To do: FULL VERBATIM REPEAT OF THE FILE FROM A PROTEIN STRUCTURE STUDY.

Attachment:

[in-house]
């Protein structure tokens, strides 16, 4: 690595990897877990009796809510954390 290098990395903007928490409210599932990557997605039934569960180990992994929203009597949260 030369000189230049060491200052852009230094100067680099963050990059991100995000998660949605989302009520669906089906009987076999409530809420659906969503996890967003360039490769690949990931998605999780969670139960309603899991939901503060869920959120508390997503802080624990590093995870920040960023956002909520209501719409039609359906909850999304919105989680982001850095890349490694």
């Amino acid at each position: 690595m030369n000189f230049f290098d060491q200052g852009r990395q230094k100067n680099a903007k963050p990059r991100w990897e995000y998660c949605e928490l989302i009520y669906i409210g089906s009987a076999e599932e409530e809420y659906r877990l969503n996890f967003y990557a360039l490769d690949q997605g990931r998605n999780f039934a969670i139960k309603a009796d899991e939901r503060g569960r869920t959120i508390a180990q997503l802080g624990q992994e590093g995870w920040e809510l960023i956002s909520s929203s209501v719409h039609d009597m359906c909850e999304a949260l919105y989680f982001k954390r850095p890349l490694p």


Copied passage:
[in-house]
């Protein structure tokens, strides 16, 4: 690595990897877990009796809510954390 290098990395903007928490409210599932990557997605039934569960180990992994929203009597949260 030369000189230049060491200052852009230094100067680099963050990059991100995000998660949605989302009520669906089906009987076999409530809420659906969503996890967003360039490769690949990931998605999780969670139960309603899991939901503060869920959120508390997503802080624990590093995870920040960023956002909520209501719409039609359906909850999304919105989680982001850095890349490694």
């Amino acid at each position: 690595m030369n000189f230049f290098d060491q200052g852009r990395q230094k100067n680099a903007k963050p990059r991100w990897e995000y998660c949605e928490l989302i009520y669906i409210g089906s009987a076999e599932e409530e809420y659906r877990l969503n996890f967003y990557a360039l490769d690949q997605g990931r998605n999780f039934a969670i139960k309603a009796d899991e939901r503060g569960r869920t959120i508390a180990q997503l802080g624990q992994e590093g995870w920040e809510l960023i956002s909520s929203s209501v719409h039609d009597m359906c909850e999304a949260l919105y989680f982001k954390r850095p890349l490694p």